The first real immersion into the Twitter writing community was through a little hashtag called #WriteClub (you may have heard of it), a sprint club hosted by a rotating group of writers on Friday nights. This is where I found my first real Writer Buddies. These folks had been through all the same things was me while writing my manuscript and many were much further along in the journey than I was. It was inspiring and comforting to find people I could share my experiences with and learn from theirs.

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And it only built from there. I was finding new people to connect with every day and I still am. I just entered my first Pitch Madness contest ever this past weekend, and have already met a whole bunch of new and exciting writers to follow. And the community just keeps growing too. I had a wonderful conversation with a writer from the Pitch Madness hashtag who is where I was just a couple of years ago and I hope sharing my experiences helped her as much as so many others helped me.

I’ve met so many amazing people over the last few years, almost exclusively through the Twitter writing community. So many great voices, so many great stories – some already told, some still waiting to be. There is so much talent – discovered and undiscovered – out there, it’s astounding. So many funny, brilliant, caring minds out there that are going to be writing so many amazing stories for years and years to come.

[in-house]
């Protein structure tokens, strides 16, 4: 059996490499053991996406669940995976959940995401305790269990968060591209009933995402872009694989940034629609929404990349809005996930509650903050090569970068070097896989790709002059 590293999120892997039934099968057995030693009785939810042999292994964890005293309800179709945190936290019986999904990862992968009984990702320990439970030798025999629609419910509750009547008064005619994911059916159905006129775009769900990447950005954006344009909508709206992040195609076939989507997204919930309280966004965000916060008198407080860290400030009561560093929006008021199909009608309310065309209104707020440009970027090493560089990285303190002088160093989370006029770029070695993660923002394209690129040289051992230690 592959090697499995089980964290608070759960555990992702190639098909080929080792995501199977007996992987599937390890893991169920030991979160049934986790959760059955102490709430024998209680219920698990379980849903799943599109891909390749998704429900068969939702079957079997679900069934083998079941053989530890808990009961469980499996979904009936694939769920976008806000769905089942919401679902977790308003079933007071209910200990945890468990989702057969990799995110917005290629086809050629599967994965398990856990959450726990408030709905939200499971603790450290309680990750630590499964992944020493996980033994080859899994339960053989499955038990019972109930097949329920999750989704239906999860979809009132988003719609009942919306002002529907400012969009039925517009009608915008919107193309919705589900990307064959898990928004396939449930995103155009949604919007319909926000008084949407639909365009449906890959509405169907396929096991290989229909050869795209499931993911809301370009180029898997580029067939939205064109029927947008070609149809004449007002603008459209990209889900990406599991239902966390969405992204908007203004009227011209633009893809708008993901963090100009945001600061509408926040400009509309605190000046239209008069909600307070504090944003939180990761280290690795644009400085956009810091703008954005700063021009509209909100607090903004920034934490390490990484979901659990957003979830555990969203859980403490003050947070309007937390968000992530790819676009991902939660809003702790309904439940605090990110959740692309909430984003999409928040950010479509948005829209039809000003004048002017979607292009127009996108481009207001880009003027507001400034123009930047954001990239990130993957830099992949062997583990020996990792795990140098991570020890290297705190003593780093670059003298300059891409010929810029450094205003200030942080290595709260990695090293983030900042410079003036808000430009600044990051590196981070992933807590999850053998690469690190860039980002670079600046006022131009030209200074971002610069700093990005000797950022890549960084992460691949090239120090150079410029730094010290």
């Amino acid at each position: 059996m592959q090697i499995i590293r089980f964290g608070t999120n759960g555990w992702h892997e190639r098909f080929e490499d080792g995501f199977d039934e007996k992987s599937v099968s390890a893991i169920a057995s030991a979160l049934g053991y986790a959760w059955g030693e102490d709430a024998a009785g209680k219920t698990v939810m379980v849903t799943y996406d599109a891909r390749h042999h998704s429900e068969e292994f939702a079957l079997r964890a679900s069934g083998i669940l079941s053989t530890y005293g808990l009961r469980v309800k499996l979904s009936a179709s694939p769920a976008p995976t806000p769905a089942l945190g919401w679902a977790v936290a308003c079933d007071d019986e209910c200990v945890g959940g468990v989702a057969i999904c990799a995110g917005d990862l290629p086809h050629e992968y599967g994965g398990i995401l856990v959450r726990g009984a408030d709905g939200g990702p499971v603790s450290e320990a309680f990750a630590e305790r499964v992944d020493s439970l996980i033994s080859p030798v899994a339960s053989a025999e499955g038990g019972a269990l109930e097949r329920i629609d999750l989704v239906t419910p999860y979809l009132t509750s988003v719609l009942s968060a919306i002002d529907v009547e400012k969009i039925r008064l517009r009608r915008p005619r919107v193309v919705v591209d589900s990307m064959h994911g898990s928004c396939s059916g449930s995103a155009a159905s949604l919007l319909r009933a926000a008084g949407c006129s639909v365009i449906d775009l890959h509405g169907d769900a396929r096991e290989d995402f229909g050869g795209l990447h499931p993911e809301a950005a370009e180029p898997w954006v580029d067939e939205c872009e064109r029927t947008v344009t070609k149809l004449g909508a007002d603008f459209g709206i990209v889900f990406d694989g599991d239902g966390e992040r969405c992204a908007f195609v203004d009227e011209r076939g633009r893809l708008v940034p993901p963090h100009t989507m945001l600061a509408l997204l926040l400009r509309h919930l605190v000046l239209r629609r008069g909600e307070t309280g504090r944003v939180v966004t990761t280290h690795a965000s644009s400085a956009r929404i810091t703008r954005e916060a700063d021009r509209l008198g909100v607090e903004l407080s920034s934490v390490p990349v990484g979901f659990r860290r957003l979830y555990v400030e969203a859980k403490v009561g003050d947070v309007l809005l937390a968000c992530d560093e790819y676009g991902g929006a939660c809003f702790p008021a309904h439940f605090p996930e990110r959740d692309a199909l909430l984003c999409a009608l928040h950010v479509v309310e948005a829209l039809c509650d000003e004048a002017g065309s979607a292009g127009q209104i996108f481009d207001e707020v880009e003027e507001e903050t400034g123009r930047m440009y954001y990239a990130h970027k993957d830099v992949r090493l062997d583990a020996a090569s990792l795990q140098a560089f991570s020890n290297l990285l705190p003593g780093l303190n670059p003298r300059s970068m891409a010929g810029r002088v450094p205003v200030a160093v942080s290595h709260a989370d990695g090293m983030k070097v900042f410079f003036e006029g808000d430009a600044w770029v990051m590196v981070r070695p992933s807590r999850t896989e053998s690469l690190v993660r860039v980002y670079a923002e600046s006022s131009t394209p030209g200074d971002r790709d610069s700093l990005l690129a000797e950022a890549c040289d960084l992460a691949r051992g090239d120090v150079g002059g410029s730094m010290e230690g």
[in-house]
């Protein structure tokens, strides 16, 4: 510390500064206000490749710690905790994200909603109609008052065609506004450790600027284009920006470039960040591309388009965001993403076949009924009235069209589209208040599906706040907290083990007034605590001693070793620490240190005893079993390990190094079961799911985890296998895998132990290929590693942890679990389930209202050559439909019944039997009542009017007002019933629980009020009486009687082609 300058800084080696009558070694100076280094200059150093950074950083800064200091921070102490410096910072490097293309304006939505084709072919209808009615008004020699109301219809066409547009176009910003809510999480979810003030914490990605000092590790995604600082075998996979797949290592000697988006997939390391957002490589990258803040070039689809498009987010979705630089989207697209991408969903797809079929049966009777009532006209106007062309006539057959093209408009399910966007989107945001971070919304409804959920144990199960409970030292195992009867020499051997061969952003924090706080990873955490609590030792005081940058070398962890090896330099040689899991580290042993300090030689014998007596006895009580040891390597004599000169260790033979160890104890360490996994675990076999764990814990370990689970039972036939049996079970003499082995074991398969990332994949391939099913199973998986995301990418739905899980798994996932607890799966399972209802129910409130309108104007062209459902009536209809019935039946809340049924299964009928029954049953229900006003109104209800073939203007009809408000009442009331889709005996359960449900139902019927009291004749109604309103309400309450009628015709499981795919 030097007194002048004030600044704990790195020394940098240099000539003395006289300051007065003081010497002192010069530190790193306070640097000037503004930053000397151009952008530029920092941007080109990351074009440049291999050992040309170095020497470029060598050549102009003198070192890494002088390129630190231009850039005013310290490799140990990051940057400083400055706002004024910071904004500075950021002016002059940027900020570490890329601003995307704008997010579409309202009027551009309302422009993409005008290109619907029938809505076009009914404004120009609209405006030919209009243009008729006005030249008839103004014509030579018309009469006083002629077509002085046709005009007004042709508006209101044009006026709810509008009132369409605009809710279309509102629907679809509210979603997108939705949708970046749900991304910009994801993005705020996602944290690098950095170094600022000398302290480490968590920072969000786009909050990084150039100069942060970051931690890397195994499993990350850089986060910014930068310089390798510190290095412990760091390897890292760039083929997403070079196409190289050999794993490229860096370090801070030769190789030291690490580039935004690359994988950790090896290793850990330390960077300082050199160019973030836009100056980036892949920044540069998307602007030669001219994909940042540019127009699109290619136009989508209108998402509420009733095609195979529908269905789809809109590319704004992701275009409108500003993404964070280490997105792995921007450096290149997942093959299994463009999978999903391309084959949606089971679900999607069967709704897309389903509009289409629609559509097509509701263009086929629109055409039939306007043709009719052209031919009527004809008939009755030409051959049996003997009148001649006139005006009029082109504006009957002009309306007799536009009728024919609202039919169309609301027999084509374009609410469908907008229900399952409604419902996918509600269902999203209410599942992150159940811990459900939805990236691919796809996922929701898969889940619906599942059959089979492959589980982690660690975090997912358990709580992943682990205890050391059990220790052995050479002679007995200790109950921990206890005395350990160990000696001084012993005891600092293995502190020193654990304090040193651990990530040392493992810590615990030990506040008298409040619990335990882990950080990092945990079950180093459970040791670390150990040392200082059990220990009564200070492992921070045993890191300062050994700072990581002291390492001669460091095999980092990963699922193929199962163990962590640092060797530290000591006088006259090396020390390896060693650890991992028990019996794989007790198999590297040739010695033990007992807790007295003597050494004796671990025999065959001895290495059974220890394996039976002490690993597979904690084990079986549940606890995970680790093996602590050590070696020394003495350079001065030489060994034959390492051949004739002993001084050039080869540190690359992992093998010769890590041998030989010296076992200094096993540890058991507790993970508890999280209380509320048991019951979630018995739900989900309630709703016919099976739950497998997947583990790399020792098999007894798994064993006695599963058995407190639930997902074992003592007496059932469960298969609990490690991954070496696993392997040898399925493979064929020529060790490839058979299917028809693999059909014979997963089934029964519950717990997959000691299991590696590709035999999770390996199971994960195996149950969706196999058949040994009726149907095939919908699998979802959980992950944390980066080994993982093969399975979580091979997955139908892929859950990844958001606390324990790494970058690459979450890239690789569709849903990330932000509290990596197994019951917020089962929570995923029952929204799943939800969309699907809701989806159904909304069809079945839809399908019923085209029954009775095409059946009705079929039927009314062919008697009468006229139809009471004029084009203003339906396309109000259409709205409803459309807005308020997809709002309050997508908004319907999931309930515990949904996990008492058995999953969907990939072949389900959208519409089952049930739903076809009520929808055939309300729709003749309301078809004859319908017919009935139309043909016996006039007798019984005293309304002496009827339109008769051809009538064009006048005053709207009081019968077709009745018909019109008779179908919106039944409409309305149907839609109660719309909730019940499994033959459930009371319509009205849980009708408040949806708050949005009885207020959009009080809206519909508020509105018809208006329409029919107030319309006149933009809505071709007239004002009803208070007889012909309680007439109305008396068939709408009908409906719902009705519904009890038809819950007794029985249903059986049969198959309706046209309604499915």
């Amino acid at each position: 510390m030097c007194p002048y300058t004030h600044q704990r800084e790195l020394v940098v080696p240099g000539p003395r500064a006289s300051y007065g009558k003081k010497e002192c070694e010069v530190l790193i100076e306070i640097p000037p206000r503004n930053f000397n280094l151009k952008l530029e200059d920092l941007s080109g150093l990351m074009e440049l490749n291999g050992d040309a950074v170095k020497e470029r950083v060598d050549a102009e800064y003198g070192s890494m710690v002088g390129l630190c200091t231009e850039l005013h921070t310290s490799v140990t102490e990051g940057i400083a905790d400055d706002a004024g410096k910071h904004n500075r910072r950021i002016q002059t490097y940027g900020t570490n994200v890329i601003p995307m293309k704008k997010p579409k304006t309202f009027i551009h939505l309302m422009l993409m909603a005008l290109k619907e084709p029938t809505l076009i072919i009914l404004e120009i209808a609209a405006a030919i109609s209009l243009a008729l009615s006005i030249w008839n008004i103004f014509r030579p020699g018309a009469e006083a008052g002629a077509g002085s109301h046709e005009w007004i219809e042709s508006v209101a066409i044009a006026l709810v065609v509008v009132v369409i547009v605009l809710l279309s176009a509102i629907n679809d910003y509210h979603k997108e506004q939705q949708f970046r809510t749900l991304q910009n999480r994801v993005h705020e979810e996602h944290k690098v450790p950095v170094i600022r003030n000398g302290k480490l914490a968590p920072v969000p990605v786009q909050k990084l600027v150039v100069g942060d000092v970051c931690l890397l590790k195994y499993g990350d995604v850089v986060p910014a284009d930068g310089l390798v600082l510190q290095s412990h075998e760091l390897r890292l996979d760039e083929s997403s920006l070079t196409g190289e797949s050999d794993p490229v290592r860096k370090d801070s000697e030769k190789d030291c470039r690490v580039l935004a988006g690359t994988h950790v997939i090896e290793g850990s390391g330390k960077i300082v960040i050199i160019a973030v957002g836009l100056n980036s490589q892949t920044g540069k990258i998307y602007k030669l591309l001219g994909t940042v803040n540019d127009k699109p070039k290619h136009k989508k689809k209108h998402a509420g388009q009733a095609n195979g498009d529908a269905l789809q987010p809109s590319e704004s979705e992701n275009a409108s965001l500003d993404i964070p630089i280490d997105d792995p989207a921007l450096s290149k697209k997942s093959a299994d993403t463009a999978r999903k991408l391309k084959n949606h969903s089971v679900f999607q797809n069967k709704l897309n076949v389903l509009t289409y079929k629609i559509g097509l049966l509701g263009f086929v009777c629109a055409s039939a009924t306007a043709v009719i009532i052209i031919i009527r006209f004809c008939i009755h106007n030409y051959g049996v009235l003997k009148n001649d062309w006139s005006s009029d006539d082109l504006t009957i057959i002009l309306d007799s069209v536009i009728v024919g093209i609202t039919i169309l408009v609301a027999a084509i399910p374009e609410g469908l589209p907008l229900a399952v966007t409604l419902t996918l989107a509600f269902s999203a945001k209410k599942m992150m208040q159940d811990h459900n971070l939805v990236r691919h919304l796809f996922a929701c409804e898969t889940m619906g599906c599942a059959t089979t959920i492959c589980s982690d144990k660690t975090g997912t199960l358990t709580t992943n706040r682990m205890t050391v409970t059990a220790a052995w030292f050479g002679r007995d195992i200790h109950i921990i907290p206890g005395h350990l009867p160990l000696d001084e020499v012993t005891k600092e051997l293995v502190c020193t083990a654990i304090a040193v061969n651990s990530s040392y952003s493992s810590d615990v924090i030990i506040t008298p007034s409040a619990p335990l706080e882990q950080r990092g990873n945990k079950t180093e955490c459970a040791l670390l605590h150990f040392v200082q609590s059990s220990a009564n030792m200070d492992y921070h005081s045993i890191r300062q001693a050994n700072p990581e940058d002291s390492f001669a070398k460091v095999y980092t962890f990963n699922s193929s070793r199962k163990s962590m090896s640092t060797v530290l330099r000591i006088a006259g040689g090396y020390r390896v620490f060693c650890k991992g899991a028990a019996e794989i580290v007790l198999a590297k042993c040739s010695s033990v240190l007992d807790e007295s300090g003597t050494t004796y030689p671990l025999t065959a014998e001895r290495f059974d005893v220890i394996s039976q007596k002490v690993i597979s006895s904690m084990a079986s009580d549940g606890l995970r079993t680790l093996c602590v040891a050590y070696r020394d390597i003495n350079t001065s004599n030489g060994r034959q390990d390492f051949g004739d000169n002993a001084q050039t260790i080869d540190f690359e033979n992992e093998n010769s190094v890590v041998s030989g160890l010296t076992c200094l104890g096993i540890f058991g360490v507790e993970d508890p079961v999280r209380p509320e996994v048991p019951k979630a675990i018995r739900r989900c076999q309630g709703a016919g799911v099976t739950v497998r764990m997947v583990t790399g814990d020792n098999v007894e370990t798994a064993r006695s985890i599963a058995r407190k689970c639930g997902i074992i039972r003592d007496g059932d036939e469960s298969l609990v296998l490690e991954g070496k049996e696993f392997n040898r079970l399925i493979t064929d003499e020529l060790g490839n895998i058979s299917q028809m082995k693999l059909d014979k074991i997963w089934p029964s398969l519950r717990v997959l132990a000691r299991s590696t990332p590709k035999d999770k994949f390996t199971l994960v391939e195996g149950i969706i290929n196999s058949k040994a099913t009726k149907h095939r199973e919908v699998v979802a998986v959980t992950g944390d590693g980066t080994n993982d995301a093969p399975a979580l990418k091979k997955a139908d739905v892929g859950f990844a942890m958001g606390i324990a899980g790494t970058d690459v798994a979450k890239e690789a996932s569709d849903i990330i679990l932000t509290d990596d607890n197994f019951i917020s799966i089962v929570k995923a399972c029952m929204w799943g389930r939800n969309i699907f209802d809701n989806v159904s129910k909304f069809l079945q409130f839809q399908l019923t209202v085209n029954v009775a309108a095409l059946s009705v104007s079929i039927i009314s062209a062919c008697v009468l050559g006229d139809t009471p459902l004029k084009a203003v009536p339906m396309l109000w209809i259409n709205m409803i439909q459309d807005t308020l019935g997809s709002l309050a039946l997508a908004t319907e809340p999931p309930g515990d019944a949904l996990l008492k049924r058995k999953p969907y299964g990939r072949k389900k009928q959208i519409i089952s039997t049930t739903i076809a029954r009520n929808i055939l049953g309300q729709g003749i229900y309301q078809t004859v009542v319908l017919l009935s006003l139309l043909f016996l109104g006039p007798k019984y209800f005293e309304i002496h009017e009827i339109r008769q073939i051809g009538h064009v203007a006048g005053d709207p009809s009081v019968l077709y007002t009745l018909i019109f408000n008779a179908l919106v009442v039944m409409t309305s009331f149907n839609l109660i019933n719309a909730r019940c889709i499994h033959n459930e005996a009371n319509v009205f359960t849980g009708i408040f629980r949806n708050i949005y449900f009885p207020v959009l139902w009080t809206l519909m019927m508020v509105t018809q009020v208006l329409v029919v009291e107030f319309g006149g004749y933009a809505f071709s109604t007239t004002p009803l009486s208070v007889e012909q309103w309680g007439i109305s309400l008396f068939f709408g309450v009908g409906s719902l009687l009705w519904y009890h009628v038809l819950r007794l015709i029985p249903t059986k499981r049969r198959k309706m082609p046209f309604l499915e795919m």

These relationships have been priceless to me and my development as writer and developing my craft, but beyond all that, these relationships have meant so much to me as a person too. I’ve met folks in this community I consider to be real friends, not just people on the Internet I share a common interest or career goal with. They’ve become an important part of my life and I hope I have for some of them too.

Most important of all, I’ve learned that if you want to make it in the publishing business, you have to let go of your social anxiety, you have to let go of the fear someone isn’t going to like your work. You have to let go of the fear of failure. You will fail, and spectacularly in some cases, but you will have people there to pick you back up when you’re down.

Your friends.

Dang, this post got mushy.

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So how about you, dear readers? How did you go about finding your kindred spirits in the writing world? How has the community impacted you and your work? Who’s a little misty-eyed right now? C’mon, be honest.

We’re all friends here.

Knowing When It’s Time to Unplug

Image from Tereza Litsa who has great tips for unplugging on her blog: http://terezalitsa.blogspot.com/2013/09/is-it-time-to-unplug-from-social-media.html.